When people are accused of federal crimes, the impact is immediate. People can be taken into custody, arrested, questioned, lose their jobs and more. Preparing a criminal defense from the beginning of an investigation may help lessen the impact of federal charges.
For one Chicago pharmacist, a federal indictment has had a big impact on his career and could have long lasting effects. According to the indictment, the man is accused of purchasing counterfeit Viagra and Cialis — both male enhancement drugs — from China between April 2011 and May 2012. Federal investigators say he then sold these fake drugs to customers of his Belmont Avenue pharmacy.
Prosecutors claimed that the drugs were shipped in a package claiming to contain a pen. However, officials allege that under the pen were clear unmarked bags of the illegal pills. As a result of the investigation the Illinois Department of Professional Regulation revoked his license to operate a pharmacy and suspended his pharmacist license.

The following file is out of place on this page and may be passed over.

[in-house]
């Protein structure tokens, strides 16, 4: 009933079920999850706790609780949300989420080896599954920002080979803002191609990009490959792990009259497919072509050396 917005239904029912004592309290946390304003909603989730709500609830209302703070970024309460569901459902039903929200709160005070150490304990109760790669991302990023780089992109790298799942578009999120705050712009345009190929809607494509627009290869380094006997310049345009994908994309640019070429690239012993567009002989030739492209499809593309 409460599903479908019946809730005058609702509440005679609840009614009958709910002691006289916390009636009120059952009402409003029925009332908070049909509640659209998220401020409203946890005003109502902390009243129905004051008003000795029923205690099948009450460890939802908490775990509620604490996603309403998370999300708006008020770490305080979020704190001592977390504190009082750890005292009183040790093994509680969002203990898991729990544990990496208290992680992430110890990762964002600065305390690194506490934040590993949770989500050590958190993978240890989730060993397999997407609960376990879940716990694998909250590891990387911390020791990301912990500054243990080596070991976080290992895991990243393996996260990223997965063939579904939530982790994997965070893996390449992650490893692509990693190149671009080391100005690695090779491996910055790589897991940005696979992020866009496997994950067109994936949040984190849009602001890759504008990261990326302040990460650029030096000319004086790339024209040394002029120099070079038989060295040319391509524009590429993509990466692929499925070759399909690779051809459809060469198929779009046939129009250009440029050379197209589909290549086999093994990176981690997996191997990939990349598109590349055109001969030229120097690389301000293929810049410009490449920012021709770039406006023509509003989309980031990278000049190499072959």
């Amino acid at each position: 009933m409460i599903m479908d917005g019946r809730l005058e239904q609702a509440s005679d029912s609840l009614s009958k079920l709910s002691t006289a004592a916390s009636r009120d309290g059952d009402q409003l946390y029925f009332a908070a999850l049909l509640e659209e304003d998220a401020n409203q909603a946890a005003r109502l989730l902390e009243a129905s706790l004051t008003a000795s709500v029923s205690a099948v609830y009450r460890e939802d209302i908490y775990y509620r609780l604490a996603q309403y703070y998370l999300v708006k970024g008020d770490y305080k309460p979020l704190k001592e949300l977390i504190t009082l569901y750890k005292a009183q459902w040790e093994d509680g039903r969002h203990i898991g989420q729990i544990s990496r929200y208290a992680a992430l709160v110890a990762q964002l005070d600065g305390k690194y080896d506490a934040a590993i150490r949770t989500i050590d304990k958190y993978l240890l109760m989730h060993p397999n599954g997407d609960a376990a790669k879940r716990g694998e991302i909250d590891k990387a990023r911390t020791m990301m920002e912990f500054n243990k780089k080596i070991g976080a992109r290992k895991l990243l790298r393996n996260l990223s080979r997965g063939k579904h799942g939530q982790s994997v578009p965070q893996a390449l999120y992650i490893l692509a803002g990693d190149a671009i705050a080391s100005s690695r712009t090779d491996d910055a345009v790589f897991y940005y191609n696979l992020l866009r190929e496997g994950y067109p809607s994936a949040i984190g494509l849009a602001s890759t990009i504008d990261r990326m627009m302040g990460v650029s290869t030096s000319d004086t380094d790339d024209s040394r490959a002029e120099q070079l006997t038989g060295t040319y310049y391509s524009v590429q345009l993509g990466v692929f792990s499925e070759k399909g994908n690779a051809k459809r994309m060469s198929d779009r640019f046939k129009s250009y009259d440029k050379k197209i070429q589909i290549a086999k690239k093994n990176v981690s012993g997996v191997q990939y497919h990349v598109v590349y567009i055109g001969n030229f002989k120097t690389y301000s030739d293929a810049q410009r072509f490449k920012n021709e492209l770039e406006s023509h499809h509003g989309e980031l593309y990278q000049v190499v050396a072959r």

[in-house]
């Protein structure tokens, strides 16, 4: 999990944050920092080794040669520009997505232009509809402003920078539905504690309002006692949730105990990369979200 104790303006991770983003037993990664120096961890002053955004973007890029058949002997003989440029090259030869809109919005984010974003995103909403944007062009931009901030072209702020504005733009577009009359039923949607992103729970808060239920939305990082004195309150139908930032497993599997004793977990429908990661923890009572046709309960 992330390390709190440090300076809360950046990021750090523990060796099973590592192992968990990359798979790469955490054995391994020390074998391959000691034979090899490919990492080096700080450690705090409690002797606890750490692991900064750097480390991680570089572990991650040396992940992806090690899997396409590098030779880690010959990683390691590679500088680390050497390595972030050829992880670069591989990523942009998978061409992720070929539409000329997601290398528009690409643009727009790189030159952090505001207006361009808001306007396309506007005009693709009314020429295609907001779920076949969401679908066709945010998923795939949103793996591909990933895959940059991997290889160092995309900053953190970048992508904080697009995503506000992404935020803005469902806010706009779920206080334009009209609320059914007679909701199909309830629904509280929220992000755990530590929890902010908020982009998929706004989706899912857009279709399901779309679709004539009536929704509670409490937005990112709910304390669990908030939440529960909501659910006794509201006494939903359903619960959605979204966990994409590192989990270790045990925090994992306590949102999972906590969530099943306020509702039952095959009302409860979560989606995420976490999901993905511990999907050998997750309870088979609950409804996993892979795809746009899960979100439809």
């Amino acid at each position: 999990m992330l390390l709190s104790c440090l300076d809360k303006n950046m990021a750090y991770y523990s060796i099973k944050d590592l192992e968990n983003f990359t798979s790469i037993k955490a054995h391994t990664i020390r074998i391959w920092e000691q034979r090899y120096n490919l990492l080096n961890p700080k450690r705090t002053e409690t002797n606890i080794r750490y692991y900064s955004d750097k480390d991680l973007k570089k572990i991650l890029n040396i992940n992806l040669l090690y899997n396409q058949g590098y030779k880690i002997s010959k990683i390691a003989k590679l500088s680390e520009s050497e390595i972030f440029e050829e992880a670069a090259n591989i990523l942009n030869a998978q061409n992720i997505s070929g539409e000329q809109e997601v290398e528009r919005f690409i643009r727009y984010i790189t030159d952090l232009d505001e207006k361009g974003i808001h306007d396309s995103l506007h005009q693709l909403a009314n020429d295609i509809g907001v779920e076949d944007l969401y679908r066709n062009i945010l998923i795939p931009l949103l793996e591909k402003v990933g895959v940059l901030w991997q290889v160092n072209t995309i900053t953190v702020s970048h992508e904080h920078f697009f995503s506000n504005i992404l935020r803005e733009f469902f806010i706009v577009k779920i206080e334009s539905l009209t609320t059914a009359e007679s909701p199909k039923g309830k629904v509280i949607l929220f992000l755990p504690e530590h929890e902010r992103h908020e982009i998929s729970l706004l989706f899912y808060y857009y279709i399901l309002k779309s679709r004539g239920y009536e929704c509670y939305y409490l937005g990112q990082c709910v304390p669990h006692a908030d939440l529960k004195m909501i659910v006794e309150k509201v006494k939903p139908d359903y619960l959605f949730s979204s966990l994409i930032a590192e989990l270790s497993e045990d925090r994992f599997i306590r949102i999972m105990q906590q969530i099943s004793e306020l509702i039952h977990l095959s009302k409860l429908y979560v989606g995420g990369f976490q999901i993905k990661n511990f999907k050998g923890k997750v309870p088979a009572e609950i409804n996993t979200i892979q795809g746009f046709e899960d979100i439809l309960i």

In the indictment, the man has been charged with trafficking in counterfeit drugs, smuggling and violating the federal Food, Drug and Cosmetic Act. If he is found guilty, the man could face up to 20 years in prison for smuggling, 20 years in prison for trafficking counterfeit drugs and three years for violating the Food, Drug and Cosmetic Act. Each of these charges also carries very large fines ranging from $250,000 to two million dollars. In addition to the fines and prison time, in the indictment the federal government is also seeking to claim the man’s residence and business.
While the consequences to federal charges are swift and severe, the man in this case will be given the opportunity to defend against the charges in court. By crafting a careful defense, he can mitigate the damages caused by the investigation.
Source: Chicago Sun-Times, “Pharmacist charged with selling counterfeit Viagra,” April 18, 2013